LASIK doctors aren't interested in the well-being of patients; they are interested in making money. LASIK surgeons refer to LASIK as "the LASIK gravy train".
Here are a few examples of LASIK surgeons placing patients at risk unneccessarily.
It is well known that microkeratomes that cut the LASIK flap are unpredictable in terms of flap thickness. An intended 160-micron flap might actually be 200 microns, which may place the patient at risk of ectasia if the surgeon proceeds with ablation. The safe approach would be to measure the thickness of the flap before performing the ablation. However, most surgeons do not incorporate this important safety step into the surgical procedure. It's as if LASIK surgeons feel it's better not to know the true thickness of the flap in order to protect themselves from liability.
Reuse of microkeratome blades on the 2nd eye treated is a risky practice of LASIK surgeons. The FDA approved microkeratome blades for single use. Accordingly, a new blade should be used for each eye. LASIK surgeons ignore FDA guidance and reuse the blade on the 2nd eye in order to reduce their costs. Medical studies have shown the blade quality deteriorates with multiple use. Furthermore, tissue remnants from the first eye treated may be implanted under the flap on the second eye. Reuse of blades is known to increase the risk of complications, but LASIK surgeons apparently don't care.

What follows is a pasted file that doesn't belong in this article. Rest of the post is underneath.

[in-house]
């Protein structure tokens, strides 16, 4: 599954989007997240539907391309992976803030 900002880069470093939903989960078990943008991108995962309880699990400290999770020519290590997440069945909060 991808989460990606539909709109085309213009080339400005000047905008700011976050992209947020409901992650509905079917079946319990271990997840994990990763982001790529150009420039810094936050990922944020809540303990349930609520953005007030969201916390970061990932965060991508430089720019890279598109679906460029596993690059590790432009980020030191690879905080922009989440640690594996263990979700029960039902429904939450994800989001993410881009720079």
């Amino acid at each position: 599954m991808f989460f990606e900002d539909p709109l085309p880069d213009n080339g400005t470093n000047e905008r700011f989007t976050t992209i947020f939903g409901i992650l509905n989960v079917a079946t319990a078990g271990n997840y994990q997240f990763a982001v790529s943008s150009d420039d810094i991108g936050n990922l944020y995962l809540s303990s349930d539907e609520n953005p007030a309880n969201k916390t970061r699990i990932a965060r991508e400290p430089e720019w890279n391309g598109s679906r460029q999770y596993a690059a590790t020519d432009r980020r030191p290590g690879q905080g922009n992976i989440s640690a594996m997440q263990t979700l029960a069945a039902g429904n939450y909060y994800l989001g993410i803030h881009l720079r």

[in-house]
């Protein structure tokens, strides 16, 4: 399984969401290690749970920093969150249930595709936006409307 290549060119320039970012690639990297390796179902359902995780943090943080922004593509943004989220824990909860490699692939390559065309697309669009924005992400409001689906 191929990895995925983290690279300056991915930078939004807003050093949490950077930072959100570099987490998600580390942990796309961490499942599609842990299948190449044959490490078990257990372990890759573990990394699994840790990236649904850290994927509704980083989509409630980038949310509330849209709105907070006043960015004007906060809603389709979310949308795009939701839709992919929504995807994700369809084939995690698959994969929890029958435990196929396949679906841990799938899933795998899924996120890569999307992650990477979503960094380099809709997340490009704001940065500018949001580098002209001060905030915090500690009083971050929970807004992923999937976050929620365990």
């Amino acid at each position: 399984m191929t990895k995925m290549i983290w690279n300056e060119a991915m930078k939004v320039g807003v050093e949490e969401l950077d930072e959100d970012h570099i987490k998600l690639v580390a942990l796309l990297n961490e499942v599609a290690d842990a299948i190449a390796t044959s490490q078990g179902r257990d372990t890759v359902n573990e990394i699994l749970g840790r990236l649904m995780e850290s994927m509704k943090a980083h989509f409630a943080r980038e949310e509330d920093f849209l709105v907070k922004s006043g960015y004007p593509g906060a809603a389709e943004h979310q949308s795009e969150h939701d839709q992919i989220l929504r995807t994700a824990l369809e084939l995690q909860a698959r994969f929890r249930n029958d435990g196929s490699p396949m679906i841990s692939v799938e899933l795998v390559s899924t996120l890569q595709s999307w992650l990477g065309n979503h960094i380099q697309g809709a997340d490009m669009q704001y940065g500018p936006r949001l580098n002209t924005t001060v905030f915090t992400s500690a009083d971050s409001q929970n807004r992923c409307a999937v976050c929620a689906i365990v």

Another example is bilateral simultaneous LASIK, performing LASIK on both eyes of a patient at the same time. This practice is not in patients' best interest as it exposes patients to vision loss in both eyes. However, most LASIK surgeons don't offer patients the option of having one eye done at a time.
LASIK surgeons are not doctors; they are businessmen promoting an unsafe procedure and placing patients' eyesight at risk.